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Can healthy people benefit from health apps?

BMJ 2015; 350 doi: (Published 14 April 2015) Cite this as: BMJ 2015;350:h1887

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This article has a correction. Please see:

  1. Iltifat Husain, editor,, and assistant professor of emergency medicine, Wake Forest School of Medicine, North Carolina, USA,
  2. Des Spence, general practitioner, Glasgow, UK
  1. Correspondence to: I Husain ihusain{at}, D Spence destwo{at}

Some apps have the potential to encourage healthier habits and are accessible to most people, writes Iltifat Husain, but Des Spence notes the lack of any evidence of effectiveness and the potential for encouraging unnecessary anxiety

Yes—Iltifat Husain

A health app is a piece of smartphone software that purports to offer the user some health benefit. Many of these apps are aimed at people with diagnoses; for example, they teach the correct use of an asthma inhaler or collect blood pressure results by syncing wirelessly with a blood pressure monitor. But many are aimed at people with no diagnosis: for example, apps that allow users to track their calorie intake and exercise, or even their sleep patterns.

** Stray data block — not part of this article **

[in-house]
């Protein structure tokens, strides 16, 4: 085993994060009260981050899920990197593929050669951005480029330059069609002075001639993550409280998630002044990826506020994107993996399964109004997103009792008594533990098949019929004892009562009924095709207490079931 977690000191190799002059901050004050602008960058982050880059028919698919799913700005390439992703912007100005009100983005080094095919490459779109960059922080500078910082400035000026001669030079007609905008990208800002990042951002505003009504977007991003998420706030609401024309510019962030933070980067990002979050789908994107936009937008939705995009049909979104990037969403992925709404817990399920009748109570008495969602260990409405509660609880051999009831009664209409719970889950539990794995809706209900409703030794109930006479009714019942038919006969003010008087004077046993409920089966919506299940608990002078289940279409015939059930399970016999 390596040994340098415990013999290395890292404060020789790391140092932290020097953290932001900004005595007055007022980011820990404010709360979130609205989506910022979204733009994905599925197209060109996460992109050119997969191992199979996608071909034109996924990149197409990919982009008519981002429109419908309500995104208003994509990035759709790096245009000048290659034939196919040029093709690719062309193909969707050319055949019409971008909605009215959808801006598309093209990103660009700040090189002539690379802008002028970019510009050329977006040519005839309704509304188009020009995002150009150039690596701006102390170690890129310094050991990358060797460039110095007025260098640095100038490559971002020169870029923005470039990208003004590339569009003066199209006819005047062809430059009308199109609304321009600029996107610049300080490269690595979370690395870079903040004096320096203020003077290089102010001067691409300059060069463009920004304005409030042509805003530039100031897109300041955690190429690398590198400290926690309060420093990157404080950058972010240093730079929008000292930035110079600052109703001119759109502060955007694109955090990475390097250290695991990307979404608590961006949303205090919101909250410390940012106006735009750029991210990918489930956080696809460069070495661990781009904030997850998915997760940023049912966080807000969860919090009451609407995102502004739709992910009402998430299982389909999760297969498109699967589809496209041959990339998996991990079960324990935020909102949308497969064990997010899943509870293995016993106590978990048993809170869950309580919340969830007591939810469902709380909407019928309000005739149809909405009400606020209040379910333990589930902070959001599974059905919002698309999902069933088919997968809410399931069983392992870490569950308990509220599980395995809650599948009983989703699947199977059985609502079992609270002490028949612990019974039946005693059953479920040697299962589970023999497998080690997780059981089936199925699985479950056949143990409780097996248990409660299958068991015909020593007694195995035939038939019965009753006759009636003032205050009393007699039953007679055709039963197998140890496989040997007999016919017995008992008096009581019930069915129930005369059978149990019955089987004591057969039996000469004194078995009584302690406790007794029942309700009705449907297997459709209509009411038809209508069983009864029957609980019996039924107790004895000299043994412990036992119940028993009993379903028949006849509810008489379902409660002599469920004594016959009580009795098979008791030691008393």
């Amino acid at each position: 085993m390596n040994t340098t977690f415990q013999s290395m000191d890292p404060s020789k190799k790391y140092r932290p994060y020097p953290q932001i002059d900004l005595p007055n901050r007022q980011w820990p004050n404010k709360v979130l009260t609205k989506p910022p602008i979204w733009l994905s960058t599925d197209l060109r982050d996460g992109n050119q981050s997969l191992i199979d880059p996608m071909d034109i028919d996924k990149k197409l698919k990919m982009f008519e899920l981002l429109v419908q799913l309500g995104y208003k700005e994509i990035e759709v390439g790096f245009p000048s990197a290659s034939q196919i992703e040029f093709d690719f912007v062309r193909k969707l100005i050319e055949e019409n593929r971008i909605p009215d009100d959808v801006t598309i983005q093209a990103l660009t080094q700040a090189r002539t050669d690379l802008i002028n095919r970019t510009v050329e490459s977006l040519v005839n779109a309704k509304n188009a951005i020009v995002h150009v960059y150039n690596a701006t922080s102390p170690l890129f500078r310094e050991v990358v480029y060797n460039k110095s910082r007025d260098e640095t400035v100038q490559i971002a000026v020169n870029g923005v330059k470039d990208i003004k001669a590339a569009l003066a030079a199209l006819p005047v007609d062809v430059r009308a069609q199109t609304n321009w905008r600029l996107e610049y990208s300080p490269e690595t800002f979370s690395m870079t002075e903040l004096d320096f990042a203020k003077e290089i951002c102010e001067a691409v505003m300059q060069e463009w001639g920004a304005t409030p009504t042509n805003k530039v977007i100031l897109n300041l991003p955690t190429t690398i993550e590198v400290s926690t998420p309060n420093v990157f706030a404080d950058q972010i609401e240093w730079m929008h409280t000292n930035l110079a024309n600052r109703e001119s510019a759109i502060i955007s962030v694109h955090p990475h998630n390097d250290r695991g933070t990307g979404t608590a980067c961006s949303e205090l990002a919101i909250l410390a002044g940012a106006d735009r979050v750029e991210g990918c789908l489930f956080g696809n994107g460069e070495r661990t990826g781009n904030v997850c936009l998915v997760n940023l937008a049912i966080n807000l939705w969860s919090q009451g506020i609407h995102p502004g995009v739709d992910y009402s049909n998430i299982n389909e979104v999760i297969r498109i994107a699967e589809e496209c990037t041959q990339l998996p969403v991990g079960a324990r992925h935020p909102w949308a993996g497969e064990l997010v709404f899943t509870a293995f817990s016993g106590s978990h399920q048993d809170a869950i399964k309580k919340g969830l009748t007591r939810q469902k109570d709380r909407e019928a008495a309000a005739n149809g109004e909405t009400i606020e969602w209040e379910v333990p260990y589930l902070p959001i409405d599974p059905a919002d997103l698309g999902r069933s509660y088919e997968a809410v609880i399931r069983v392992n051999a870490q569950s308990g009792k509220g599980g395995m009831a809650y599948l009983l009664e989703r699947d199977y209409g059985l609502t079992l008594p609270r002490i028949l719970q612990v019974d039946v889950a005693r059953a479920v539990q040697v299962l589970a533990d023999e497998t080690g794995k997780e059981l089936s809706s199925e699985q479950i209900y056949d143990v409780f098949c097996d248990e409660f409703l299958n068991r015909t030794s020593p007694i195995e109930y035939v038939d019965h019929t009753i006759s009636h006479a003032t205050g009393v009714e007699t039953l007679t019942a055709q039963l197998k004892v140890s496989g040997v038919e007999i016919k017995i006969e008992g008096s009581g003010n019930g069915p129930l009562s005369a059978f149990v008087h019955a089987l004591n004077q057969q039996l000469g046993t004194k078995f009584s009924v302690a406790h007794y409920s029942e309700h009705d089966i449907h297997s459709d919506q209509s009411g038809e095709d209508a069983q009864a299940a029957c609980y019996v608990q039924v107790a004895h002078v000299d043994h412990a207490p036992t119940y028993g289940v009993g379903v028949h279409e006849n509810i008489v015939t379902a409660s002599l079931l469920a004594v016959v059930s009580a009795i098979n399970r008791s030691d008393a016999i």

Apps have health benefits

Discussions on weight loss and increasing fitness take time in primary care, and ample evidence has shown that patients retain little of the education doctors provide at clinic visits.1 Instead, primary caregivers can recommend health apps to deliver education and behaviour change techniques. We have already known for a few years that adherence to Lose It, a popular app based weight loss plan, works just as well as or even better than paper based or website based weight loss plans.2 This makes intuitive sense because people tend to carry their smartphones with them everywhere they go, and it’s much easier to track weight loss and calories in one place on your phone than on pieces of paper.

Also, we have known for several years that mobile based weight loss programmes work well. Two recent randomised trials showed that mobile strategies that make use of apps on personal digital assistants (PDAs) increased compliance and led to better patient outcomes than traditional programmes. In one study the participants in the mobile group lost a mean 3.9 kg more than the standard group at each post baseline time point measured (95% confidence interval 2.2 to 5.5 kg).3 4 And apps for smartphones may work even better than PDA based apps because of their deeper integration with a patient’s lifestyle: while PDAs are restricted to Wi-Fi availability and cannot make phone calls, smartphones can do all of this and more, enabling a more intimate and frequent experience in comparison with a PDA.

Data on apps specific to smartphones are few because of the novelty of these devices to researchers—although they are not novel to the public. The trials of PDA apps for weight loss were published in 2013, well after the heyday of the PDA at least a decade before.